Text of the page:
In the simplest of terms, the FDA’s Q-Submission (Q-Sub) program is a voluntary process in which sponsors or submitters can engage and request formal feedback from the FDA. This feedback is in response to specific questions raised by the submitter, often related to product development and/or preparation of a pre-market application.
For industry, the Q-Sub program is a way to potentially establish a more efficient path to market from device concept by enabling better use of resources (both time and money). For the FDA, this means getting better quality pre-market submissions that have minimal or no deficiencies.
It also means the FDA may have a chance to become acquainted with new technologies or new technical issues prior to full pre-market submission to review. Ultimately, this interaction is encouraged to foster development of new medical devices.
Background of FDA’s Q-Submission program
The Q-Submission program has evolved from the pre-Investigational Device Exemption (Pre-IDE) program established in 1995, which provided sponsors with a mechanism to obtain FDA feedback on devices prior to their IDE submission.
The utility of this feedback under the Pre-IDE program was acknowledged and expanded to other types of pre-market applications via a more comprehensive Pre-Submission program. This Pre-Sub process was further developed into the broader Q-Sub program, which most recently received a refresh in May 2019.
Which Q-Sub is right for my device?
There are multiple types of Q-Subs, which should be chosen depending on specific circumstances and/or questions to be asked. Feedback for a Q-submissions comes in the form of a written reply, teleconference, and/or face-to-face meeting. The response time for a Q-Sub is typically 60-75 days, or around 21 days for vital public health issues. The various types of Q-Subs are as follows.
- Pre-Submission (Pre-Sub)
- Submission Issue Request (SIR)
- Study Risk Determination
- Informational Meeting
- Breakthrough Device Designation Request
- Accessory Classification Request
- PMA Day 100 Meeting
- Formal Early Collaboration Meeting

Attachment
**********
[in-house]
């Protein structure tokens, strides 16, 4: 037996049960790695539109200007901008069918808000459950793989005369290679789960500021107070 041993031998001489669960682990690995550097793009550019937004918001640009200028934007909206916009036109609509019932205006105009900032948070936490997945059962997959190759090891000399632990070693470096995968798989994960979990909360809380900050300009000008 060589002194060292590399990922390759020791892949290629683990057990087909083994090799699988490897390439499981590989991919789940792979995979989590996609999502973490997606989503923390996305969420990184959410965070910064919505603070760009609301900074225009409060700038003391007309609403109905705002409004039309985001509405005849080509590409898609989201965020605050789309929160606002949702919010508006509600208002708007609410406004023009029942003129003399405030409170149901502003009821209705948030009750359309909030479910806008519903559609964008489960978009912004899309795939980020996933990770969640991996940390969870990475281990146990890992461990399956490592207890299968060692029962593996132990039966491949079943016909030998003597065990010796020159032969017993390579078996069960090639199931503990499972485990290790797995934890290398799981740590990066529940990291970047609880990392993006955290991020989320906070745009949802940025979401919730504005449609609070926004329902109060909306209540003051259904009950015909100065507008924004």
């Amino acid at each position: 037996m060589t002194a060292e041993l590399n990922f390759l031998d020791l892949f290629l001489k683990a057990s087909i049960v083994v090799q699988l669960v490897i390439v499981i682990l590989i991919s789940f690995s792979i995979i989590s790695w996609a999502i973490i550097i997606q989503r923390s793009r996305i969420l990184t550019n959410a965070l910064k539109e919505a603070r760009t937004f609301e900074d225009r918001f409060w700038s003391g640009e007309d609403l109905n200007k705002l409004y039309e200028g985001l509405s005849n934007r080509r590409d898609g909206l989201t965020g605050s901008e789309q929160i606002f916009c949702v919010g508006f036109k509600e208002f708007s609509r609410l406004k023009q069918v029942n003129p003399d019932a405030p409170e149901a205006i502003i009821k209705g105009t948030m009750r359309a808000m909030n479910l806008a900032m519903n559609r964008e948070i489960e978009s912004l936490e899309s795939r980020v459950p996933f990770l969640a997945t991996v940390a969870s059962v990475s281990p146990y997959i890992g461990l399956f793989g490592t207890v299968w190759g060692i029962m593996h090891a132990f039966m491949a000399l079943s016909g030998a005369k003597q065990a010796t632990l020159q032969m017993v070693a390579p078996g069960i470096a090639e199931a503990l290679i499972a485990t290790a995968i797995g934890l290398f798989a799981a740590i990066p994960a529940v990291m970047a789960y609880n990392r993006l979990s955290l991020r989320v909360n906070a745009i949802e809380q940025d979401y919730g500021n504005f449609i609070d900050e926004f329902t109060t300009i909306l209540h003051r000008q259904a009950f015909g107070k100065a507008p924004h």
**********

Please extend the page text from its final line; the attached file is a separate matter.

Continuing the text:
There are three main feedback mechanisms that the FDA will utilize. Written feedback is the default response and may alone be sufficient in some cases (without further interaction with the FDA). Written feedback will also be provided at a minimum and ahead of either a teleconference or face-to-face (F2F) meeting.
The teleconference meeting is the most widely utilized feedback mechanism as the face-to-face approach is time and resource intensive. However, there are clear cases where a face-to-face meeting will be beneficial. For example, if a submitter requires a hands-on approach in explaining the device and its function (e.g., surgical approach, unique delivery system, etc.), An in-person meeting would be helpful.
How NSF International can help with your FDA Q-Sub request?
NSF International, a global leader in the development of public health standards and medical device certification programs, offers hands-on regulatory consulting to guide device companies through the Q-Submission process, tackling any specific needs.
Additionally, NSF’s e-Learning module ‘Requesting FDA Feedback: The Q-Submission Program and Meetings with FDA Staff,’ which can be completed in just two hours, provides potential applicants with valuable tools to prepare a quality Q-Sub that will convey the information required for prescriptive FDA feedback. Applicants are awarded the Medical Device Certificate upon completion of the module.
Regulators, manufacturers and consumers look to NSF for the expansion of certification programs and public health standards that help to look after the world’s water, food, environment and consumer products.